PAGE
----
Arizona’s coronavirus surge over the last several weeks is raising new concerns about state hospitals’ ability to care for a rising number of patients.
The state's flashing indicators are getting national attention.
New York Gov. Andrew Cuomo pointed at Arizona Monday as a state that reopened early and is now paying a price.
The latest developments:
-Out of Beds By July? A University of Arizona public health expert says the state could run out of hospital beds in a matter of weeks.
“If we continue for the next several weeks like we have the past few, it’s very possible that we’ll run out of capacity in our hospitals and ICUs sometime in early July,” said Joe Gerald, program director for public health policy and management at the University of Arizona’s Zuckerman College of Public Health.
Since Gov. Doug Ducey’s stay-at-home order expired May 15, positive coronavirus cases have soared 110% - more than doubling to 27,678, as of Monday.
Ducey said last week he didn’t see a trend in the rising number of cases. He said cases were climbing because the state was doing more testing.
“The pace of the (COVID-19) spread is accelerating,” said Gerald, who has collaborated in the past on COVID modeling with Arizona State University researchers.
“Arizona reacted early, so we never had a rapid growth in cases. That’s the good news … (but) since mid- to late April, Arizonans have kind of developed quarantine fatigue and have been out and about more.”
Eight of every 10 hospital beds statewide are in use, according to the state Department of Health Services.
About one in every four inpatient beds are used by coronavirus patients; in the ICUs, about one in every three beds are for COVID care.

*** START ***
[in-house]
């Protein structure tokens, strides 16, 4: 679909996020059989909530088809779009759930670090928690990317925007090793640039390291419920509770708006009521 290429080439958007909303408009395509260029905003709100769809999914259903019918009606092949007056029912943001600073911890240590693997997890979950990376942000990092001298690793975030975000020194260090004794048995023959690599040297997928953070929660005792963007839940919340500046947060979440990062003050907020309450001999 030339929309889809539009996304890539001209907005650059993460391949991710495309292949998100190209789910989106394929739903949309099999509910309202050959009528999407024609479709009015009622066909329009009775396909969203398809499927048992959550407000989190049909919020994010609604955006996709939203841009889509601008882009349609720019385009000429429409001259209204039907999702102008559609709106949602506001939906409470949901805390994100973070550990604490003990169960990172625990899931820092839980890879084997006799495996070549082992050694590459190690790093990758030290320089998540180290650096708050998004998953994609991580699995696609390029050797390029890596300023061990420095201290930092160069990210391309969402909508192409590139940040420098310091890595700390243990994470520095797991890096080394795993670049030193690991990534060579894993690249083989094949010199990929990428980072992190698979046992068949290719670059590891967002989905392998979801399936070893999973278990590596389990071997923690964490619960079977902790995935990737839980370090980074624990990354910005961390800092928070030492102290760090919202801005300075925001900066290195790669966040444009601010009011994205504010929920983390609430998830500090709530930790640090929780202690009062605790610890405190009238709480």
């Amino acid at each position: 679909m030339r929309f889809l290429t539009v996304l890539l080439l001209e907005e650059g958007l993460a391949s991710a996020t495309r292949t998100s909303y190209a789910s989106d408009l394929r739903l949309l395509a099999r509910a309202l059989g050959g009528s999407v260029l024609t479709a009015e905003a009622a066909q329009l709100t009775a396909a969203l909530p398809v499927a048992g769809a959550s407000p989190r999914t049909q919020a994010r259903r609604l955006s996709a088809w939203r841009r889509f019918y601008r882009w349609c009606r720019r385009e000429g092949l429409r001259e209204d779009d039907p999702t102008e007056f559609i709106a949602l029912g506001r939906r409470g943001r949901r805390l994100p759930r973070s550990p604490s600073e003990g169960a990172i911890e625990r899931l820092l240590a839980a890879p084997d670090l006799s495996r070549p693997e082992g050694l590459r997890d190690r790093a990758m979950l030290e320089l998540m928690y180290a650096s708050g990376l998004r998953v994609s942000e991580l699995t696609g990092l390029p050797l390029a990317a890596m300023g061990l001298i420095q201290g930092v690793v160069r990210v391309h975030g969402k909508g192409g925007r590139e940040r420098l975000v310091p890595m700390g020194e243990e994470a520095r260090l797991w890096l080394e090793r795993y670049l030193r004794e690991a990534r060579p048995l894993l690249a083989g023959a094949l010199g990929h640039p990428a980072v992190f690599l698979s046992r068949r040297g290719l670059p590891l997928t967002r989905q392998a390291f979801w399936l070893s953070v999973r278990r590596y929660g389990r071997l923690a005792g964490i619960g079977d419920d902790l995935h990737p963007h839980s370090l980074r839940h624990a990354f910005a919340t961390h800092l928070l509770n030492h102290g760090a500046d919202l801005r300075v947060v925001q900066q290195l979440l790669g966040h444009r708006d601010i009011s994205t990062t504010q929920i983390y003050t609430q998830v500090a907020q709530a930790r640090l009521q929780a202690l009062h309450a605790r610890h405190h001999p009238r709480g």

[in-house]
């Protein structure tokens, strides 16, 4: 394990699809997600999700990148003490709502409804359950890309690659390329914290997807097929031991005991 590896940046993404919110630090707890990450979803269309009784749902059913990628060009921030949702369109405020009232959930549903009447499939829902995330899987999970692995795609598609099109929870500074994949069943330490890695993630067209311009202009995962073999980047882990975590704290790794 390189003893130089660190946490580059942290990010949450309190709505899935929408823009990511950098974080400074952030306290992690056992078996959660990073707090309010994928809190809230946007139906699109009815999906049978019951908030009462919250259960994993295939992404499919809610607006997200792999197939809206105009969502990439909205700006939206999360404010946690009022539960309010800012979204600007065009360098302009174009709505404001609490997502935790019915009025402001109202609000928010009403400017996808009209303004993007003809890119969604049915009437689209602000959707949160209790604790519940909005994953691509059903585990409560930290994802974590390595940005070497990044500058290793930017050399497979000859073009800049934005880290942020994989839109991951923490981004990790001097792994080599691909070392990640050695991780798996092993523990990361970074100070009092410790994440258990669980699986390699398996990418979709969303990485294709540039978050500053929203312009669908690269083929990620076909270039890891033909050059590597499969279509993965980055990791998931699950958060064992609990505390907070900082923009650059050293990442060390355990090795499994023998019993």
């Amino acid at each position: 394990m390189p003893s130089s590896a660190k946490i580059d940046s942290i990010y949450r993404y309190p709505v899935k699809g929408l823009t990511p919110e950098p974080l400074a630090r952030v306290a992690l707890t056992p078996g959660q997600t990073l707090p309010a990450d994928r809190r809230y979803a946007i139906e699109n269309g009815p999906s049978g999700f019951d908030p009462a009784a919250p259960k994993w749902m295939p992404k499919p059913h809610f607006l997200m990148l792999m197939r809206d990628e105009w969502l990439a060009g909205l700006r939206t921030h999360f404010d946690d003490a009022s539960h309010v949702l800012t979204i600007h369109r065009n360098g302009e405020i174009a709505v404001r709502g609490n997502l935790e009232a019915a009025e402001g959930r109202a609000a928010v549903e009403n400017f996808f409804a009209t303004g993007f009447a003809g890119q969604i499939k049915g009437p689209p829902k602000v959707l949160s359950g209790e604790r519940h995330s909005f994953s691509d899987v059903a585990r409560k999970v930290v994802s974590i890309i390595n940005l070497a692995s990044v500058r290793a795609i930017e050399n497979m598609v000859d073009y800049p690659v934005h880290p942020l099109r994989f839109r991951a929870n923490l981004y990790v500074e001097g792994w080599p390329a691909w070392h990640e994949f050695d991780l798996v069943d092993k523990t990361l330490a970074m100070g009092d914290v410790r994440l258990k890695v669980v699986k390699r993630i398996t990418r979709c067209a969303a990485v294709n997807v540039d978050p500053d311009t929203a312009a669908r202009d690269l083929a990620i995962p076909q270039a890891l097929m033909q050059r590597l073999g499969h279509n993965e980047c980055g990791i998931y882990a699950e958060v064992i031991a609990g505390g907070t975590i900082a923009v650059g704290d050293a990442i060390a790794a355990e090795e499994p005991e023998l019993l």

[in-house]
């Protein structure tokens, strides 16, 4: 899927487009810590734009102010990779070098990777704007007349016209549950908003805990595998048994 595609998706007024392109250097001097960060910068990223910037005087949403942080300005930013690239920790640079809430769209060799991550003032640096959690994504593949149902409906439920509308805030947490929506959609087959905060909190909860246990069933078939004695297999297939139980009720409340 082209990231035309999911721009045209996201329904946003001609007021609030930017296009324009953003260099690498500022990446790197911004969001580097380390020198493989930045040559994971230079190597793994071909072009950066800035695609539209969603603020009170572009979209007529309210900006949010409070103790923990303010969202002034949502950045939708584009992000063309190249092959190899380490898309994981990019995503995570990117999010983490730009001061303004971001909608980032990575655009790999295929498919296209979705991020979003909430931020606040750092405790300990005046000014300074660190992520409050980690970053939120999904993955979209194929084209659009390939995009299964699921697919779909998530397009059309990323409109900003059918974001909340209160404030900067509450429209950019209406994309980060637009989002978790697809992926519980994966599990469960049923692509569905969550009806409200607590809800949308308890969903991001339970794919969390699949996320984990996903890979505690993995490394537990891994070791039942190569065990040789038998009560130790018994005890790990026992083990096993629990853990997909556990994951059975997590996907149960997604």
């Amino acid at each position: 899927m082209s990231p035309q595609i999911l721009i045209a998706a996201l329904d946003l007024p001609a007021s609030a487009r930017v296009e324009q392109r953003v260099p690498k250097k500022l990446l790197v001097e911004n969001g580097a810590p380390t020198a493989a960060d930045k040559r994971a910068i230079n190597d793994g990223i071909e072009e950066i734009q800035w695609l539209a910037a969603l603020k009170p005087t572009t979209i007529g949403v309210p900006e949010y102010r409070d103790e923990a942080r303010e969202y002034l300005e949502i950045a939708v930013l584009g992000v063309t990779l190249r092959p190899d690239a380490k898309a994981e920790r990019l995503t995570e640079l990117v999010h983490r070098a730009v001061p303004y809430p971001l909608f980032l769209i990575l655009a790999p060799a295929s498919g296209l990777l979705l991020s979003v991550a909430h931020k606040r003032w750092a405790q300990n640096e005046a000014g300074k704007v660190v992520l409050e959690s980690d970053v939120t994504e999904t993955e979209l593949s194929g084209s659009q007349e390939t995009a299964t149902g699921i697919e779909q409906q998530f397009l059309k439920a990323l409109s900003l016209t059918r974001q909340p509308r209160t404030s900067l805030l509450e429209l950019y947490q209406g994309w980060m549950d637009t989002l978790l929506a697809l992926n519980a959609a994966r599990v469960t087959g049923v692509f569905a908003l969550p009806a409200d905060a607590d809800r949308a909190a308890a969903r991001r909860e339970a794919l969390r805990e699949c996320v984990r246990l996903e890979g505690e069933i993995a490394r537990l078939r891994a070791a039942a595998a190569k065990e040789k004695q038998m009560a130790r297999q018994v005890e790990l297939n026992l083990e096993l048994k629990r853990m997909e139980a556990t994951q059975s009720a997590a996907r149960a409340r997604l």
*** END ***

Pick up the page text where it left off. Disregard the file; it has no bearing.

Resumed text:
The surge in positive cases and hospitalizations confirms projections by an Arizona State University research team almost four weeks ago.
- 'Fully activate' emergency plans: For the second time since March, the state’s top public health official urged all hospitals to “fully activate” their emergency plans.
A top aide to Health Services Director Dr. Cara Christ told 12 News the three-page letter was a response to “anecdotal reports” of capacity concerns at hospitals.
The key message: Hospitals might have to curtail or stop elective surgeries if they can’t meet the state’s capacity requirements.
Elective surgeries are a lucrative business for hospitals. They’ve boomed since Gov. Doug Ducey lifted his ban on the procedures on May 1.
The governor kept in place criteria hospitals had to meet to perform the surgeries.
Jessica Rigler, assistant director for public health preparedness, said the letter “reminds facilities of the expectations.”
“If you’re not meeting criteria, it’s time to review what’s going on with beds to determine if you’re in compliance … You might have to suspend some or all (elective surgeries) to meet bed availability.”
- Banner warning on beds: Christ’s letter came a day after a warning Friday from Banner Health, Arizona’s largest hospital network, that its intensive-care unit beds were near 100 percent capacity and it was out of specialized equipment for the sickest COVID patients.